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Identifying the market?


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I'm a in house developer, but contemplating my own business. The main product would be a networked project management tool. It would suit teams working on larger projects with clear and mesurable goals.

My main problem is estimating the market and below is a list of questions. I don't expect to receive answers to them. I'm just curious about how You guys are tackling these issues.


How many users of FMP (per platform) are there out there (Filemaker wont answer)? Is it worth the effort to develop for multi-platforms?

In what branches are FMP a common tool. EDU is given (but not a very interesting market) ?

I guess right pricing is essential. At what price does the customer decide to develop their own solution (I'm guessing under 1/20 of dev costs)? And at what price does he demand support?

What's Your experience on developing a product line with Single-user, Multi-User and Server version with ASP/JSP connectivity? Guess this approach demands that You keep the product alive for some years?

Does the customers expect free updates?

A DB i just a tool (and not a very sexy one) for handling information. I can increase the product value by bundling it with a specific but adaptable work model. The quality of the model is exellent, but will the customers reject it in favour for their own material?

The competition is brutal these days. What's Your experience on marketing and selling via the web?


Well, a lenghty post. But there is a lot on my mind these days....

FileMaker Version: 7

Platform: Mac OS X Jaguar

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Based on my own situation, here is what advice I can give you.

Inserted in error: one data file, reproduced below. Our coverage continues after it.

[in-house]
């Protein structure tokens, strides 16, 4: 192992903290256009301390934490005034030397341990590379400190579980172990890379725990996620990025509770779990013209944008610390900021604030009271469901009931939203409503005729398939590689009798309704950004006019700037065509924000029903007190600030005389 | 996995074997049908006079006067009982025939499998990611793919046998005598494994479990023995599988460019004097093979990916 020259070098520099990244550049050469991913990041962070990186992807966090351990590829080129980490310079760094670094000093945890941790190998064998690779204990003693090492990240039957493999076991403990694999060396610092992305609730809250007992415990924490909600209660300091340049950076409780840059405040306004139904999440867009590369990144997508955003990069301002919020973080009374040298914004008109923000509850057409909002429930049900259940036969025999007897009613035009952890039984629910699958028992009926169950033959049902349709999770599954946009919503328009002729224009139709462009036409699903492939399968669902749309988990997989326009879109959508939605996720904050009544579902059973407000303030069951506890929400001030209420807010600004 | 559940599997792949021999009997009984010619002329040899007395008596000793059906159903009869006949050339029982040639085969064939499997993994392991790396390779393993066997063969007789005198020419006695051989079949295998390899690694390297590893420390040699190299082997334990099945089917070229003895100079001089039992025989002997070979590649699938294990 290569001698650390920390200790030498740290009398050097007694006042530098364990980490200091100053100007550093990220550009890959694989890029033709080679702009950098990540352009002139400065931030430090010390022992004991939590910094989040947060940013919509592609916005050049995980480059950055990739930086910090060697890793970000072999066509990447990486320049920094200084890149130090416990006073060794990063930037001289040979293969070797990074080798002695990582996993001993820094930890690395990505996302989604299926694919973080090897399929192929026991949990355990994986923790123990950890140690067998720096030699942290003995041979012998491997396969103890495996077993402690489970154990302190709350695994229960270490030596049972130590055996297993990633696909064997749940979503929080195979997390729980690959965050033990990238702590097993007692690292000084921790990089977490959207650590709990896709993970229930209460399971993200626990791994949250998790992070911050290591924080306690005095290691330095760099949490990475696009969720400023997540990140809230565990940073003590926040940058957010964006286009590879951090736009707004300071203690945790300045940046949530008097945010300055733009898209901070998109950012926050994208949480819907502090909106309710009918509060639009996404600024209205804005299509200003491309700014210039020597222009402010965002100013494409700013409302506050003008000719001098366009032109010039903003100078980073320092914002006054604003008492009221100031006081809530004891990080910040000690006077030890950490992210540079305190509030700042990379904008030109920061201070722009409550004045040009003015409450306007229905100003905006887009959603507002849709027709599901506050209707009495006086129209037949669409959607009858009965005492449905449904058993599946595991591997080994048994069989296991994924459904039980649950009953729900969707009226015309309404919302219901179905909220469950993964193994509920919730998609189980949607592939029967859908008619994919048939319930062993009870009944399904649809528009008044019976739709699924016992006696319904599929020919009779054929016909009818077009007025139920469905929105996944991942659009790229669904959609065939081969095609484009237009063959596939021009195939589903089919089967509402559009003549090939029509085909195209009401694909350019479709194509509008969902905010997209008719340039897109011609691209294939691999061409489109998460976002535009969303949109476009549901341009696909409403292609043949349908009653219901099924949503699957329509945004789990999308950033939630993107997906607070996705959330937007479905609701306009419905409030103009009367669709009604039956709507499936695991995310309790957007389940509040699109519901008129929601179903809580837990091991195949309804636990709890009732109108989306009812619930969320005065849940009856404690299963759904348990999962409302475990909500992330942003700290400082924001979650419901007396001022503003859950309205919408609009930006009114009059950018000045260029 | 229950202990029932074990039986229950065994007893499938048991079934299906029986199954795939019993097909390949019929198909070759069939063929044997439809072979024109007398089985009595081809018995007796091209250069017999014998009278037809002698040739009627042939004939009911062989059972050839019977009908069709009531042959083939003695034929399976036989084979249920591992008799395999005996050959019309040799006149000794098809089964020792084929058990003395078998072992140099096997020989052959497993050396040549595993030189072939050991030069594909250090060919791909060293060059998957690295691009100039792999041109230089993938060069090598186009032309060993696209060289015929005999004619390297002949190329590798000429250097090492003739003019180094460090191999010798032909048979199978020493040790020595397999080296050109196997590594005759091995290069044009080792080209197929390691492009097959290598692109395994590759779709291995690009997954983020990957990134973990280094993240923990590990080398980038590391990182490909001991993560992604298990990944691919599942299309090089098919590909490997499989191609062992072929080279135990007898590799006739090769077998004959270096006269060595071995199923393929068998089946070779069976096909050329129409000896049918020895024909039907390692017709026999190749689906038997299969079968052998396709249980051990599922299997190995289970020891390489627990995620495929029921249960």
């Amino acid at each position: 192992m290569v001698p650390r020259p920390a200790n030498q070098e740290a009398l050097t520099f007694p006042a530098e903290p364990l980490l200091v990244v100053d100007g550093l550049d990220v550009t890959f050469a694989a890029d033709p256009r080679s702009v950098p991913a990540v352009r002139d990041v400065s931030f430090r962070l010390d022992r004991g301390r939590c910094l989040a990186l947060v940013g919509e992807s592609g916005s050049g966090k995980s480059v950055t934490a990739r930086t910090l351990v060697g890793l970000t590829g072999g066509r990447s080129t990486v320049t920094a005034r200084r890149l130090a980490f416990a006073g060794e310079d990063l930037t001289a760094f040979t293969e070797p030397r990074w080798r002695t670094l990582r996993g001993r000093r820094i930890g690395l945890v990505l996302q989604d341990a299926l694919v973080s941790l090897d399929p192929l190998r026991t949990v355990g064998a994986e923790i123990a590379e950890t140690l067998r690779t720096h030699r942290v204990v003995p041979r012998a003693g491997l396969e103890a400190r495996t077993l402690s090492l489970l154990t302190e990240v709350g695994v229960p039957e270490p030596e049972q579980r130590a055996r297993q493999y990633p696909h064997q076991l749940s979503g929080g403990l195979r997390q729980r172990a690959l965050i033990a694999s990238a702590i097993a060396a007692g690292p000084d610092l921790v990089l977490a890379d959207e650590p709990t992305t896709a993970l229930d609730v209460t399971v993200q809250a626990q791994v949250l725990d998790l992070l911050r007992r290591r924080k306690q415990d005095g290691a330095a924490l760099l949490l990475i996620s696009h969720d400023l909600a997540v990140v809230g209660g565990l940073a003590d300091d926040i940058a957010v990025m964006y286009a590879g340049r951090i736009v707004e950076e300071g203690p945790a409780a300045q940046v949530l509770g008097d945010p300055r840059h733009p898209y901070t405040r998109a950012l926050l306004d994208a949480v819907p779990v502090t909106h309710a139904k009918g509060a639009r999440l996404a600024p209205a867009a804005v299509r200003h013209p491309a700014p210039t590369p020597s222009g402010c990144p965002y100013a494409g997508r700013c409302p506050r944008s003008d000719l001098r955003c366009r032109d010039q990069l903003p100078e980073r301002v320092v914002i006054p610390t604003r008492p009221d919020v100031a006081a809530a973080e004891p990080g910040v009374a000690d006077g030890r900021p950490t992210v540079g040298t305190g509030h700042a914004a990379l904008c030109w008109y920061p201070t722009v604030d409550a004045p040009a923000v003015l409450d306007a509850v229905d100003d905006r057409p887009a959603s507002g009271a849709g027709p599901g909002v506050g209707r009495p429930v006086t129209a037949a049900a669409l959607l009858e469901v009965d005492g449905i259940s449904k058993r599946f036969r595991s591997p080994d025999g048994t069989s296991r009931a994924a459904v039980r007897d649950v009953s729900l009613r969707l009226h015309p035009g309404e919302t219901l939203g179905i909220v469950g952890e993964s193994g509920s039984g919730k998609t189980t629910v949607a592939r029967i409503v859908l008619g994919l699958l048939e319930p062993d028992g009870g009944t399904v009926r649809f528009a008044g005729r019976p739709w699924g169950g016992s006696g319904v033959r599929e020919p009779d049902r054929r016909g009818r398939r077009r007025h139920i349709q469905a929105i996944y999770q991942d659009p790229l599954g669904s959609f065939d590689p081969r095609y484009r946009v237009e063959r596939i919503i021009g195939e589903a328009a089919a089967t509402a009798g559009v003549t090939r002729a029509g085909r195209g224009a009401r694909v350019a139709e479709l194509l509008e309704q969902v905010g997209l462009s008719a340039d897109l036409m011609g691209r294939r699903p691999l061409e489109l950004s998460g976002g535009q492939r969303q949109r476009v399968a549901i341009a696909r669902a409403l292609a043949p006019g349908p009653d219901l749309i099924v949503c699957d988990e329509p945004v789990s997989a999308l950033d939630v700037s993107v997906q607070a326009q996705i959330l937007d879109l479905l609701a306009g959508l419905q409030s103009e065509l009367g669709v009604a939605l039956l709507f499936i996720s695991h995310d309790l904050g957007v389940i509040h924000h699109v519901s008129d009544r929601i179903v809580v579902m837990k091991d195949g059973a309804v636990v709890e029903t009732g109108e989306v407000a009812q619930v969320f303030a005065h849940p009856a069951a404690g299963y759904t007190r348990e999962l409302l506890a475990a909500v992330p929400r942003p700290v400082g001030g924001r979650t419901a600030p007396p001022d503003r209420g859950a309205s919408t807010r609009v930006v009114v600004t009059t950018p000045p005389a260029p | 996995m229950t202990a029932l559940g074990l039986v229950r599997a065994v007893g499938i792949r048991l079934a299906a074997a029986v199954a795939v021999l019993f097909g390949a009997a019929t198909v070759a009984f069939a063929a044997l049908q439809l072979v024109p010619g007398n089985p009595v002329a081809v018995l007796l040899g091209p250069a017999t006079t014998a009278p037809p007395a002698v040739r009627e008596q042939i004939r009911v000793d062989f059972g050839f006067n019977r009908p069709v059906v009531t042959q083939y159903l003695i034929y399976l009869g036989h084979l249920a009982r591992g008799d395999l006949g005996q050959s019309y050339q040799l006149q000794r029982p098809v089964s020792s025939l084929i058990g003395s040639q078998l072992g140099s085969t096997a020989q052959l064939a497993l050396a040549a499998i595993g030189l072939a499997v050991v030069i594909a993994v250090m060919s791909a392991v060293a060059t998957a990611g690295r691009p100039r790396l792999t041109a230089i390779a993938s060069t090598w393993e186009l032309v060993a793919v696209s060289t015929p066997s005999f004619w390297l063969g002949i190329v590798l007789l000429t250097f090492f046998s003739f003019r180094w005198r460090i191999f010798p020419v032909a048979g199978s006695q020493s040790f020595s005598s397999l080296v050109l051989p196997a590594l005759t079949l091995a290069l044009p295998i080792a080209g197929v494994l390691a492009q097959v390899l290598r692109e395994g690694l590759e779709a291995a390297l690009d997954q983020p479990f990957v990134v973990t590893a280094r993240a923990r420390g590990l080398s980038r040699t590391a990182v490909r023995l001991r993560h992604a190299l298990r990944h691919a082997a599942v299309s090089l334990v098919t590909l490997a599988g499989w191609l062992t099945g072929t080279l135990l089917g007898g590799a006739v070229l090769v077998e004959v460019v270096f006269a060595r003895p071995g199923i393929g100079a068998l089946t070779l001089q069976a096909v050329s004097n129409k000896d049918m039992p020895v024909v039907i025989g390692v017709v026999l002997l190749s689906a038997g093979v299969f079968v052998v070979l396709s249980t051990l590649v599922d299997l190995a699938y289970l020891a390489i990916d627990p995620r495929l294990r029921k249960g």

Platforms - Even though I do the majority of FM development on a Mac, all my clients use PC. However, I do run through the program on both Mac and PC before delivering the solution to them because the font sizes differ between the two platforms. Remember if you create runtimes, you need to create them on the target platform (Mac Runtime on Mac and PC Runtime on a PC).

Branches - EDU may be a given in your region, but not in all. Don't forget the small businesses - they are my best customers. They need custom solutions for the way they run their business.

Pricing - Always tricky and highly dependent on your geographical region. The numbers that I have seen quoted here range from $45 - $125 per hour. It is really what you think the market will pay. As far as support, the way I work it is if the problem is a bug that I caused either in a script, calculation, etc then I don't charge to fix the problem. Otherwise it is a design or function change requested by the customer and they must pay to have any changes implemented.

BTW - I have not given up my day job (they do not use FM). I do FM development SSN (Saturday, Sunday & Nights). The cost of Health Insurance is a major reason I have not made the jump to full time FM development.

I'm sure you will get some other interesting opinions, Mike

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Hi, Mike!

FM is a good tool for making low cost custom solutions. But the product I have in mind would be a generic tool for managing work flow, documentation, resources and costs in a project driven organization. Smart features and ease of use for a low price is the idea. I would have to develop it in my spare time. I don't know if this is the way to go, there are already a number of apps out there.

Working as a consultant making custom solutions sound nice, but... Selling an app for 80$ or my services for 80$ an hour is two different things. Guess I'm hoping that a strong product would generate other commissions.

Thanks for the input!

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As a full-time freelance FM consultant, I can tell you that it works the same both ways, whether you are developing custom solutions or selling a finished product. You've got to answer the telephone and the emails and provide help-desk service quite a bit, even when you think you've provided a completely idiot-proof solution. Mike's advice is for the most part on the money, especially about small businesses. All of my clients are small businesses (in the $1-10 million annual turnover range, which is small here in NYC) and their needs are always VERY specific.

As far as some markets not being "sexy," it really depends on what you do with the solution. I have built very complex graphical displays for factory scheduling solutions (think Mission Control) which have had the owners' eyes watering...


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